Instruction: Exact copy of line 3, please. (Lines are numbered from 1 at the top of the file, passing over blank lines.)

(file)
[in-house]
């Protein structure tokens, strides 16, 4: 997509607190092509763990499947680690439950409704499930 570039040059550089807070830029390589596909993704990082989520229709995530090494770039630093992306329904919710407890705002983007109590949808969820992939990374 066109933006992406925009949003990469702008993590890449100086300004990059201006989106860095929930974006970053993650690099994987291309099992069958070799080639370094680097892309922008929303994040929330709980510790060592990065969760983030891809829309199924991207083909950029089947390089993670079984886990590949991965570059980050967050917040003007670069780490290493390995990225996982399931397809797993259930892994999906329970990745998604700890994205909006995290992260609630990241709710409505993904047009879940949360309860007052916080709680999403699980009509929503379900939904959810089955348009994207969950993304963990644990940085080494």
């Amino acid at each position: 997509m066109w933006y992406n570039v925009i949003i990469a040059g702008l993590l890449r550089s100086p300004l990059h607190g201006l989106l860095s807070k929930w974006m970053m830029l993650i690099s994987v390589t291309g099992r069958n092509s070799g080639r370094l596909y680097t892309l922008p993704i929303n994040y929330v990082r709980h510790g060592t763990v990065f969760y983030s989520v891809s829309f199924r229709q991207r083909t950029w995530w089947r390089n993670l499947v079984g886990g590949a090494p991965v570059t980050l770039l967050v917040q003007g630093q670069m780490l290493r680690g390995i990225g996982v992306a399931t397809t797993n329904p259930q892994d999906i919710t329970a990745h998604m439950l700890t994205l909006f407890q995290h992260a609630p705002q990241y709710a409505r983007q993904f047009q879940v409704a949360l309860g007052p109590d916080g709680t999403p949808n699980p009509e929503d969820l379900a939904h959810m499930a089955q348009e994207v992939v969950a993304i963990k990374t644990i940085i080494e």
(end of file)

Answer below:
């Amino acid at each position: 997509m066109w933006y992406n570039v925009i949003i990469a040059g702008l993590l890449r550089s100086p300004l990059h607190g201006l989106l860095s807070k929930w974006m970053m830029l993650i690099s994987v390589t291309g099992r069958n092509s070799g080639r370094l596909y680097t892309l922008p993704i929303n994040y929330v990082r709980h510790g060592t763990v990065f969760y983030s989520v891809s829309f199924r229709q991207r083909t950029w995530w089947r390089n993670l499947v079984g886990g590949a090494p991965v570059t980050l770039l967050v917040q003007g630093q670069m780490l290493r680690g390995i990225g996982v992306a399931t397809t797993n329904p259930q892994d999906i919710t329970a990745h998604m439950l700890t994205l909006f407890q995290h992260a609630p705002q990241y709710a409505r983007q993904f047009q879940v409704a949360l309860g007052p109590d916080g709680t999403p949808n699980p009509e929503d969820l379900a939904h959810m499930a089955q348009e994207v992939v969950a993304i963990k990374t644990i940085i080494e």